Functional Aspects of the Central Nervous System
   
Reference DHBIOM00000012
Taught in Majors List Master of Biomedical Sciences
Theory (A) 30.0
Exercises (B) 0.0
Training and projects (C) 30.0
Studytime (D) 210.0
Studypoints (E) 7
Level  
Credit contract? Access is determined after successful competences assessment
Examination contract? This course can not be taken through this kind of contract
Credit contract mandatory if Exam contract? Separate credit contract mandatory
Retake possible in case of permanent evaluation? Yes
Teaching Language Dutch
Lecturer Luc Leybaert
Department GE05
Co-lecturers Koen Paemeleire
Key Words

Sensory signal transduction, synaptic communication and plasticity, visual system, neurovascular coupling, vestibulo-ocular reflex, pain systems, muscle & muscle spindles.

Position of the Course

This course aims at providing knowledge, understanding and insight into the field of fundamental and clinical neurophysiology based on a selection of neuroscience topics where important new findings have emerged over the past 10 years. The approach is directed towards the molecular, cellular, electrophysiological and systems levels, and includes methodological and technical research considerations.

Contents

  • Update on sensory signal transduction
  • The visual system from retina to the visual cortical areas
  • Update on excitatory and inhibitory postsynaptic receptors, downstream signaling and prototypic examples of connection systems
  • Synaptic communication and role of glial cells
  • Neurovascular coupling, neurometabolic coupling and neurobarrier coupling
  • Synaptic plasticity, long-term potentiation (LTP) and long-term depression (LTD)
  • The vestibulo-ocular reflex and the optokinetic nystagmus
  • Painsystems and mechanisms of chronic pain
  • Control of muscle length and contraction, hyperreflexivity and clonus
  • Examples of methodological and instrumentation approaches for experimental and clinical research

Starting Competences

Having successfully completed the courses General biochemistry, Biochemistry II, Molecular biology I, Molecular biology II, General physiology, Physiology of the organ systems and Human pathogenesis from the bachelor program biomedical sciences, or having acquired the relevant ending objectives by other means.

Final Competences

  • Being able to explain taste, olfaction, hearing and visual sensory signal transduction and point to new insights in this field.
  • To have knowledge of the connections, organization and functional division of the visual system from retina to visual cortex.
  • Being able to give an overview of the different postsynaptic receptor classes and explain the relation between molecular and electrophysiological data and synaptic functioning.
  • To have knowledge of the prototypic neurotransmitter connection systems in the brain and spinal cordBeing able to sum-up and explain disturbances of neurotransmitter systems in prototypic examples of neural diseases.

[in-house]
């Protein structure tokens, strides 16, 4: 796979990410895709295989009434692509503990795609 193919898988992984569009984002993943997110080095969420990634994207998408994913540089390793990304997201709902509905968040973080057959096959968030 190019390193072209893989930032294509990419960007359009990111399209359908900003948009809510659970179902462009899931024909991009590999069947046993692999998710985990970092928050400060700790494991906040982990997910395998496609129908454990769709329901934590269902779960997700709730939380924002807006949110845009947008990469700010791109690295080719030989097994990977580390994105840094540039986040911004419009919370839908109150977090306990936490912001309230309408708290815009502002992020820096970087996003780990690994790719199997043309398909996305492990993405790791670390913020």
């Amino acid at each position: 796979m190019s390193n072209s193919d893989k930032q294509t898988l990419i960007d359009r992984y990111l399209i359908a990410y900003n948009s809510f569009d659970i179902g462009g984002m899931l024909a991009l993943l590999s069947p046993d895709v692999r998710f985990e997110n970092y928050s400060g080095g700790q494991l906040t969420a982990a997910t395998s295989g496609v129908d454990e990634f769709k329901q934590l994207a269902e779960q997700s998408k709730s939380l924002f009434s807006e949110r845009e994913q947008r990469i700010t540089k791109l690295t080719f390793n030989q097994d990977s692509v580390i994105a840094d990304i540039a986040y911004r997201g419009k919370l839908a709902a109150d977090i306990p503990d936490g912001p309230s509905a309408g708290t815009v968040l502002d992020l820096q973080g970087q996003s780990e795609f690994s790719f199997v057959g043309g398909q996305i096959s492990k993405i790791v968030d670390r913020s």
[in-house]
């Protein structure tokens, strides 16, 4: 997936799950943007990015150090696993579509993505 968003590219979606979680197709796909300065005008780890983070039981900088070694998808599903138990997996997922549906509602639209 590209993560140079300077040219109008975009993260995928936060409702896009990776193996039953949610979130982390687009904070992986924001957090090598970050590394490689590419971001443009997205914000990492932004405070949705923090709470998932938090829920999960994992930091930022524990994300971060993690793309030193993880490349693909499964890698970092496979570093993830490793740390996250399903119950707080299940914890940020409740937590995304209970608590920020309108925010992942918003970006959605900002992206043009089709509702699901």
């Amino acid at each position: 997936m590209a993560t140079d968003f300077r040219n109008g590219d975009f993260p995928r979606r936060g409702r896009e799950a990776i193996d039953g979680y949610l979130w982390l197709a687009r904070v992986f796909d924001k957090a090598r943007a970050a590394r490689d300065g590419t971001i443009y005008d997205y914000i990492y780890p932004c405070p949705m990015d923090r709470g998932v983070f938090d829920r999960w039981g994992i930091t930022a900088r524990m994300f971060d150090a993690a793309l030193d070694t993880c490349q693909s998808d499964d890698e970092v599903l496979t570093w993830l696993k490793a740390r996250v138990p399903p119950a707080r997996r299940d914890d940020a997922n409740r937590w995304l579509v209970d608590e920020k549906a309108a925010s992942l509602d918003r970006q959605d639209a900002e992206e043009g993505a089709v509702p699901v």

• To have knowledge of glial cell functions and explain their role in neural tissue functioningBeing able to explain the principles of neurovascular coupling, neurometabolic coupling and neurobarrier coupling, and clarify the mechanisms behind these coupling phenomena.
  • Being able to define synaptic plasticity terms like adaptation, sensitization, LTP, LTD, co-incidence detection and explain their molecular foundations.
  • Being able to clarify the contribution of LTD in the adaptations of the vestibulo-ocular reflex.
  • To have knowledge on the signal transduction of pain sensation from the pain afferents to the cortical areas, and being able to explain possible underlying mechanisms of the development of chronic pain.
  • Being able to sketch the feedback circuit of muscle and muscle spindles, and explain the modifications that bring about hyperreflexivity and clonus
  • To have knowledge on key learning material (books) in the neuroscience field and being able to use primary and secondary source material to solve or document focused questions related to neuroscience.

Teaching and Learning Material

The learning material consists of references to capita selecta from handbooks, original and review publications and websites (in english). The necessary references to the learning material are communicated via the Minerva learning platform.

References

  • - Duane E. Haines, Fundamental Neuroscience, Churchill Livingstone, recentste editie
  • - Squire et al., Fundamental Neuroscience, Academic Press, recentste editie
  • - Kandel et al., Principles of Neural Science, McGraw-Hill, recentste editie
  • - Siegel et al., Basic Neurochemistry, Lippincott-Raven, recentste editie

Course Content-Related Study Coaching

via email,

Teaching Methods

Classroom lectures;

Evaluation Moments

Evaluation during examination period

Evaluation Methods

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